Harnessing herd immunity
The introduction of immunisation programs over the past few decades has seen dramatic results for global health, with vaccines eliminating numerous diseases that once caused widespread disability and death.
Now, the University of Adelaide is taking vaccination knowledge to the next level with world-leading studies addressing herd immunity impact.
"B Part of It’s aim is not only to protect our adolescents against meningococcal B disease, but also to see whether there are additional benefits in protecting other people they come in contact with."Professor Marshall
The University of Adelaide’s B Part of It study into herd immunity is the largest of its kind in the world. In 2017, B Part of It provided free meningococcal B vaccines to 35,000 adolescents in South Australia. Having protected some of the state’s most vulnerable members from the disease, researchers are now evaluating the level of protection provided to unvaccinated members of the community.
According to the project’s principal investigator, Professor Helen Marshall, this information is also vital for immunisation policy, in determining the benefits of a program in Australia for inclusion in the National Immunisation Program. Similar requirements also exist in many other countries so the results are of international importance.
“B Part of It’s aim is not only to protect our adolescents against meningococcal B disease, but also to see whether there are additional benefits in protecting other people they come in contact with,” says Professor Marshall, who is the Medical Director of the Vaccinology and Immunology Research Trials Unit at the Women’s and Children’s Hospital and Deputy Director of Clinical and Translational Research at the University’s Robinson Research Institute.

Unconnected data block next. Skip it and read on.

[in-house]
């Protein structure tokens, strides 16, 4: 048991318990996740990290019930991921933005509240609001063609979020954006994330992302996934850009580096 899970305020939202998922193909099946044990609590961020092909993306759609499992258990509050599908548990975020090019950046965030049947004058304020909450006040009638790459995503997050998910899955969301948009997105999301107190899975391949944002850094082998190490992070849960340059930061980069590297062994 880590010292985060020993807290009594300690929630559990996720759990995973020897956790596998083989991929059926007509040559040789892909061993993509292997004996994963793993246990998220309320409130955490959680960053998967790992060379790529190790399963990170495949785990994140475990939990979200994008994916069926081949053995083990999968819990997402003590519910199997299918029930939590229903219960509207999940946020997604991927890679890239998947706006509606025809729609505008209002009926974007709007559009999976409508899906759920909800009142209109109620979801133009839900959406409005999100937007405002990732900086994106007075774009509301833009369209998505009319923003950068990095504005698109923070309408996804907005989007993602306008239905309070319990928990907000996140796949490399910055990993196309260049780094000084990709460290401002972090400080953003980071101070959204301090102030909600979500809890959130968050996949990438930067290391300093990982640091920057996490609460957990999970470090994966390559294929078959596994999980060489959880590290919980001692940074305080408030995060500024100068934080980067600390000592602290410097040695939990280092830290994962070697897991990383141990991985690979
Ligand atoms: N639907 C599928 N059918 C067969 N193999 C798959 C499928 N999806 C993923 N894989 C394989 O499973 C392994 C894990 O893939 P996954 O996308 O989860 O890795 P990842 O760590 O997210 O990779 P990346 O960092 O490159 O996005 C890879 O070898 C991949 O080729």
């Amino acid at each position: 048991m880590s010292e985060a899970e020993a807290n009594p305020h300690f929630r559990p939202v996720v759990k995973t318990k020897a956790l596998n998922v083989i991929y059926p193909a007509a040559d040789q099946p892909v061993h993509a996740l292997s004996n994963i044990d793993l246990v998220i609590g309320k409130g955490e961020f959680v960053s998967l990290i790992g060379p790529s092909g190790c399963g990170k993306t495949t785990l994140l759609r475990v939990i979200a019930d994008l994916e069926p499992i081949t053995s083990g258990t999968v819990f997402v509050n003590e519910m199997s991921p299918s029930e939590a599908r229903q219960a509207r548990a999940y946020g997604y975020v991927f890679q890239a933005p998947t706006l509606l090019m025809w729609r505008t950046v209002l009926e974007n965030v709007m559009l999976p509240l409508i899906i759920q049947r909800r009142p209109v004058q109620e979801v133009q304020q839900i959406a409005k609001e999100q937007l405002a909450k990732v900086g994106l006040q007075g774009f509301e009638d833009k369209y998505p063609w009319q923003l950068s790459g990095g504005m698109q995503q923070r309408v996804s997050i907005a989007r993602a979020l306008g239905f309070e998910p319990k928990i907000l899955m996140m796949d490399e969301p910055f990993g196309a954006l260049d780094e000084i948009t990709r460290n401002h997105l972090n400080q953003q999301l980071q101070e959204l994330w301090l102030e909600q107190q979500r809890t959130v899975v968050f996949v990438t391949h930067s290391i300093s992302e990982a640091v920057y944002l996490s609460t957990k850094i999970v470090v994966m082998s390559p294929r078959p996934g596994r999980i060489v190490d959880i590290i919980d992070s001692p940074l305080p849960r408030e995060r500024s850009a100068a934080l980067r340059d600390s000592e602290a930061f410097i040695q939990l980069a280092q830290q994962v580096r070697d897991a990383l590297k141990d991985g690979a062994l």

“We have the vaccines available, and we’ve put a lot of work into making sure they’re safe and effective for individuals, but we need to make sure we’re taking full advantage of any herd immunity too.”
If enough individuals are immunised, a vaccine’s herd immunity impact has the potential to stop the spread of a disease altogether. In meningococcal B’s case this is critical, with five to 10 per cent of infections still fatal.
Professor Marshall is also designing and evaluating interventions to increase vaccination uptake of recommended influenza and whooping cough vaccine among women during pregnancy. “We’ve found the best way to do that is to actually make immunisation a part of pregnancy care.” By creating systems that normalise immunisations—like other important procedures during antenatal care—Professor Marshall is optimistic maternal immunisations will rise to 100 per cent, significantly reducing health risks for newborns and mothers alike.
“We’re very fortunate in Australia to be able to offer these vaccines and prevent diseases from re-emerging. But there’s still work to do on how best we use vaccines, to continually improve our immunisation programs.
“We’re committed to the best outcomes for children and the community.”